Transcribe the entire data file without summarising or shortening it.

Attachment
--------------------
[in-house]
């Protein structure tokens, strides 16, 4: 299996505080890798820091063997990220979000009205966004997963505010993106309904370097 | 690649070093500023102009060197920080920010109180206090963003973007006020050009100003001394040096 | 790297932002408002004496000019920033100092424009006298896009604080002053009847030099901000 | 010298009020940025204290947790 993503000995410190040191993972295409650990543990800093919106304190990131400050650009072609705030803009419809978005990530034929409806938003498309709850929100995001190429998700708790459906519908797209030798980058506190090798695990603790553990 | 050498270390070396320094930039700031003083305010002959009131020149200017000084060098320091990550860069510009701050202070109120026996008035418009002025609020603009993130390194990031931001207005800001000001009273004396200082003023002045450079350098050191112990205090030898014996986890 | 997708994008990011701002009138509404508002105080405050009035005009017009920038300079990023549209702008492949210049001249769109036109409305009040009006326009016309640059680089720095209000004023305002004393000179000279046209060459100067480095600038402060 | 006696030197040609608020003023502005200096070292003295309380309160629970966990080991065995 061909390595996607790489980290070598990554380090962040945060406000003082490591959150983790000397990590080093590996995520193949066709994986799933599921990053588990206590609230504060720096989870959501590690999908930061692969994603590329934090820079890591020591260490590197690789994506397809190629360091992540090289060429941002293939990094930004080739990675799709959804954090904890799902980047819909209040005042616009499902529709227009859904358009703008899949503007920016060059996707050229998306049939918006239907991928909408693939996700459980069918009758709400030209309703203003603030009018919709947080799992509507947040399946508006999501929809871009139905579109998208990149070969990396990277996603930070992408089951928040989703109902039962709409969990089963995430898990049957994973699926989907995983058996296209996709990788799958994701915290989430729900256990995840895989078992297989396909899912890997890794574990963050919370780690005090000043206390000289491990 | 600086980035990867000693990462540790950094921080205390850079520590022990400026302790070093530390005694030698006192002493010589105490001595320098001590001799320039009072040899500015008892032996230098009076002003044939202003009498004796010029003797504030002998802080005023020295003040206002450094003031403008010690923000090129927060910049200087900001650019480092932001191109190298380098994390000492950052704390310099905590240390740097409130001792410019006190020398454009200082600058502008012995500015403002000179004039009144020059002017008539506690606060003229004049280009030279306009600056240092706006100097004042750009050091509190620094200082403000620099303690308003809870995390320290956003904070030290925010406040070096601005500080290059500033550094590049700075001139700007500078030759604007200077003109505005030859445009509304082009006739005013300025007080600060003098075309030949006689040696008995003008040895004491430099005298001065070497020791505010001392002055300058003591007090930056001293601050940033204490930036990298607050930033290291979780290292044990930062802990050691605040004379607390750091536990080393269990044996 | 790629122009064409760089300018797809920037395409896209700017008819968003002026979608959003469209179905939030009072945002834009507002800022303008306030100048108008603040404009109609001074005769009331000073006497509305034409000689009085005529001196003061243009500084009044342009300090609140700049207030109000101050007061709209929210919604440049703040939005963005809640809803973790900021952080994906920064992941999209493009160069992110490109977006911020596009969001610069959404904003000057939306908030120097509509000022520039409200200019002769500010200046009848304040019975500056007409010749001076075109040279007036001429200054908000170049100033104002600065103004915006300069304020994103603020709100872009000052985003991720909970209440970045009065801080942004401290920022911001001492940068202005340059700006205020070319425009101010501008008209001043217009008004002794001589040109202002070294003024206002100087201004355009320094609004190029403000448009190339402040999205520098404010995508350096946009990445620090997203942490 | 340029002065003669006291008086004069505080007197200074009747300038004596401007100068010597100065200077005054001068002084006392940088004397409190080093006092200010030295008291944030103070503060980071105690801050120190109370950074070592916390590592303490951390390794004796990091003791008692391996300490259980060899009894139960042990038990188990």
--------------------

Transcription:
[in-house]
């Protein structure tokens, strides 16, 4: 299996505080890798820091063997990220979000009205966004997963505010993106309904370097 | 690649070093500023102009060197920080920010109180206090963003973007006020050009100003001394040096 | 790297932002408002004496000019920033100092424009006298896009604080002053009847030099901000 | 010298009020940025204290947790 993503000995410190040191993972295409650990543990800093919106304190990131400050650009072609705030803009419809978005990530034929409806938003498309709850929100995001190429998700708790459906519908797209030798980058506190090798695990603790553990 | 050498270390070396320094930039700031003083305010002959009131020149200017000084060098320091990550860069510009701050202070109120026996008035418009002025609020603009993130390194990031931001207005800001000001009273004396200082003023002045450079350098050191112990205090030898014996986890 | 997708994008990011701002009138509404508002105080405050009035005009017009920038300079990023549209702008492949210049001249769109036109409305009040009006326009016309640059680089720095209000004023305002004393000179000279046209060459100067480095600038402060 | 006696030197040609608020003023502005200096070292003295309380309160629970966990080991065995 061909390595996607790489980290070598990554380090962040945060406000003082490591959150983790000397990590080093590996995520193949066709994986799933599921990053588990206590609230504060720096989870959501590690999908930061692969994603590329934090820079890591020591260490590197690789994506397809190629360091992540090289060429941002293939990094930004080739990675799709959804954090904890799902980047819909209040005042616009499902529709227009859904358009703008899949503007920016060059996707050229998306049939918006239907991928909408693939996700459980069918009758709400030209309703203003603030009018919709947080799992509507947040399946508006999501929809871009139905579109998208990149070969990396990277996603930070992408089951928040989703109902039962709409969990089963995430898990049957994973699926989907995983058996296209996709990788799958994701915290989430729900256990995840895989078992297989396909899912890997890794574990963050919370780690005090000043206390000289491990 | 600086980035990867000693990462540790950094921080205390850079520590022990400026302790070093530390005694030698006192002493010589105490001595320098001590001799320039009072040899500015008892032996230098009076002003044939202003009498004796010029003797504030002998802080005023020295003040206002450094003031403008010690923000090129927060910049200087900001650019480092932001191109190298380098994390000492950052704390310099905590240390740097409130001792410019006190020398454009200082600058502008012995500015403002000179004039009144020059002017008539506690606060003229004049280009030279306009600056240092706006100097004042750009050091509190620094200082403000620099303690308003809870995390320290956003904070030290925010406040070096601005500080290059500033550094590049700075001139700007500078030759604007200077003109505005030859445009509304082009006739005013300025007080600060003098075309030949006689040696008995003008040895004491430099005298001065070497020791505010001392002055300058003591007090930056001293601050940033204490930036990298607050930033290291979780290292044990930062802990050691605040004379607390750091536990080393269990044996 | 790629122009064409760089300018797809920037395409896209700017008819968003002026979608959003469209179905939030009072945002834009507002800022303008306030100048108008603040404009109609001074005769009331000073006497509305034409000689009085005529001196003061243009500084009044342009300090609140700049207030109000101050007061709209929210919604440049703040939005963005809640809803973790900021952080994906920064992941999209493009160069992110490109977006911020596009969001610069959404904003000057939306908030120097509509000022520039409200200019002769500010200046009848304040019975500056007409010749001076075109040279007036001429200054908000170049100033104002600065103004915006300069304020994103603020709100872009000052985003991720909970209440970045009065801080942004401290920022911001001492940068202005340059700006205020070319425009101010501008008209001043217009008004002794001589040109202002070294003024206002100087201004355009320094609004190029403000448009190339402040999205520098404010995508350096946009990445620090997203942490 | 340029002065003669006291008086004069505080007197200074009747300038004596401007100068010597100065200077005054001068002084006392940088004397409190080093006092200010030295008291944030103070503060980071105690801050120190109370950074070592916390590592303490951390390794004796990091003791008692391996300490259980060899009894139960042990038990188990």